TAIPEI (Taiwan News) — The Ministry of Foreign Affairs (MOFA) expressed sincere gratitude to the U.S. today for passing the Asia Reassurance Initiative Act (ARIA) of 2018.
The act, which was designed to serve as a policy framework for improving U.S. leadership in the Indo-Pacific region, cleared the Senate on Dec. 5, before passing a House of Representatives vote on Dec. 12, and now awaits the signature of President Donald Trump.
It includes the Taiwan Travel Act, which will allow top Taiwanese officials to visit the U.S. and vice versa, and reaffirms U.S. commitment to maintaining the security of Taiwan via the Six Assurances.
The Six Assurances were initially developed in 1982 and maintain that the U.S. will continue selling arms to Taiwan and will not pressurize the country into opening up negotiations with Beijing.
The ARIA also states that the U.S. is committed to supporting close economic and political relations with Taiwan, and countering efforts to change the status quo across the Taiwan Strait.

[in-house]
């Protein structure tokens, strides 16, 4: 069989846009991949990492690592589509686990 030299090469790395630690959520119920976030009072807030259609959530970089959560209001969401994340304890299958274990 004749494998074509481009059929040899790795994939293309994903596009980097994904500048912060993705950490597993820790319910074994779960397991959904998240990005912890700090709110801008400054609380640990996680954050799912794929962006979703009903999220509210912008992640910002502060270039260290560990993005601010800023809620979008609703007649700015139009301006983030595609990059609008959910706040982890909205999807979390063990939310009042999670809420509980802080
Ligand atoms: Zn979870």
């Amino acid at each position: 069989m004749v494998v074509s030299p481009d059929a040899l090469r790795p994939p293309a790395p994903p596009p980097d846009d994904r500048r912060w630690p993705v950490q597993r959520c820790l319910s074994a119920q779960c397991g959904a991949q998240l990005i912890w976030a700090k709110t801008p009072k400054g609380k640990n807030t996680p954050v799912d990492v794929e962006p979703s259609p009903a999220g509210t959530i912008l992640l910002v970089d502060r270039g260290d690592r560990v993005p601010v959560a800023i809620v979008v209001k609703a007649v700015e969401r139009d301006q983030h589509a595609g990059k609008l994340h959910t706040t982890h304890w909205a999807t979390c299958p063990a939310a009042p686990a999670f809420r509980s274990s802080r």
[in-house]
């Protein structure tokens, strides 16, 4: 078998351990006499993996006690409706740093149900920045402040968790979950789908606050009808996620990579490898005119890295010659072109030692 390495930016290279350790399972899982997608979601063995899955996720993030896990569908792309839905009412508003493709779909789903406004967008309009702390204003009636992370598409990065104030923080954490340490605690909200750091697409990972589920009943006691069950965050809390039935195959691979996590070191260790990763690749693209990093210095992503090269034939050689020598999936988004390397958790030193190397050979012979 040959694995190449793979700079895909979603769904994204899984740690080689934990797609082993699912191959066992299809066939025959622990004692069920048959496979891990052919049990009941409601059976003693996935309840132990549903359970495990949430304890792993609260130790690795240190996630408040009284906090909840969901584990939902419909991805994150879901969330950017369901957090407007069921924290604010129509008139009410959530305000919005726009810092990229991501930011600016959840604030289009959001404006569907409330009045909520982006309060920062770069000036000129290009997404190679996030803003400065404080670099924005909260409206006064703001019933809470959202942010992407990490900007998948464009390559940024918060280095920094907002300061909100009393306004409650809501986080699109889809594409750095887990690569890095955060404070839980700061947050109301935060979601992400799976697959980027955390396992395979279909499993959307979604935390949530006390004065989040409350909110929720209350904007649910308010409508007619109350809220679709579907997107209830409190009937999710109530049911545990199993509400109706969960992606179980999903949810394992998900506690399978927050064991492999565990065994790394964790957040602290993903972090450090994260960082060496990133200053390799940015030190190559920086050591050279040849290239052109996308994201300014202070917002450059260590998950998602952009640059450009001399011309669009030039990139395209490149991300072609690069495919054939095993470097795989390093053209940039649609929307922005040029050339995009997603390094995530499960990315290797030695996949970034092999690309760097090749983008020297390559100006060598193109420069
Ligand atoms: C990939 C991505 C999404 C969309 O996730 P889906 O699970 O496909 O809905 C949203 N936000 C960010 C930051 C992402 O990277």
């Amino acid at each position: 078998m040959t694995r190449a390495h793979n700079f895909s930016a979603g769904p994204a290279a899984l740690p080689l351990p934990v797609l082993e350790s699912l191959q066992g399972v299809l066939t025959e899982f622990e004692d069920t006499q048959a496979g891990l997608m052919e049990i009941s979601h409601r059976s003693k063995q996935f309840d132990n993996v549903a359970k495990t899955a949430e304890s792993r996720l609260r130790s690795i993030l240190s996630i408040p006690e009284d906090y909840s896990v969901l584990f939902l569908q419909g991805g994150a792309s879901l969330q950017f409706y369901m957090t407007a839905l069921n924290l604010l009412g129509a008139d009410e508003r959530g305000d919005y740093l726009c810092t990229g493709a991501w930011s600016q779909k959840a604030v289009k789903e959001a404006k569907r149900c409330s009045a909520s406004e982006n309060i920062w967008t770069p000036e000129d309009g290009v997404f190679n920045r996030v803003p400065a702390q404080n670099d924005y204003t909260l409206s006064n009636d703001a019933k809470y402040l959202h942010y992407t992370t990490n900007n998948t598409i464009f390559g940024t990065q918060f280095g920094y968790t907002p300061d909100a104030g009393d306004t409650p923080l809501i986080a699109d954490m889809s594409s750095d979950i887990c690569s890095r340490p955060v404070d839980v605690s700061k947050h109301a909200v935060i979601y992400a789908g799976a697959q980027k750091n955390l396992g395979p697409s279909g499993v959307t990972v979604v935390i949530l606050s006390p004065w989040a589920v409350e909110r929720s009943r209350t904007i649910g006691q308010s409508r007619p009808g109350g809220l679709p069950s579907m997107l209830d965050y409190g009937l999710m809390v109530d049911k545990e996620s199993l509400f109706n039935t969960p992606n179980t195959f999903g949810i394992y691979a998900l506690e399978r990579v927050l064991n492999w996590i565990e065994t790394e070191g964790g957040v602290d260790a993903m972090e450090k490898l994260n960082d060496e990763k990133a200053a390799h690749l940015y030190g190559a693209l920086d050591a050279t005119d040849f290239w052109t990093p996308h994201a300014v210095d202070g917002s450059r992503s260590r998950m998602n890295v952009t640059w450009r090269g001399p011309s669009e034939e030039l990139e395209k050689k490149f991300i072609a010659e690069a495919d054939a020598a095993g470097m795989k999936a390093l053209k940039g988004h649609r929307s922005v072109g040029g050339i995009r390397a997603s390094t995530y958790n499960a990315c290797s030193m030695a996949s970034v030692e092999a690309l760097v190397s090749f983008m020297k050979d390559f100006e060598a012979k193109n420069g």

The bill is led by Cory Gardner, Chairman of the U.S. Senate Foreign Relations Subcommittee on East Asia, with the intent of supporting an open and free Indo-Pacific and strengthening policy guidelines on U.S. leadership in the region. It is hoped to provide a balance against encroaching Chinese domination of the area.
Taiwan MOFA issued a press release today stating that Taiwan and the U.S. share common values and goals, and that Taiwan is readily willing to cooperate, alongside the U.S., with nearby neighbors that harbour common values to jointly promote peace, stability and prosperity in the Indo-Pacific.
The ministry also said the passage of the Taiwan Travel Act earlier this year demonstrated a cross-party consensus within both U.S. houses on enhancing U.S.-Taiwan relations and promoting regional peace and stability.
MOFA expressed sincere gratitude to the U.S. Congress for its concrete support of Taiwan and restated its desire to deepen cooperation between the two nations in various fields.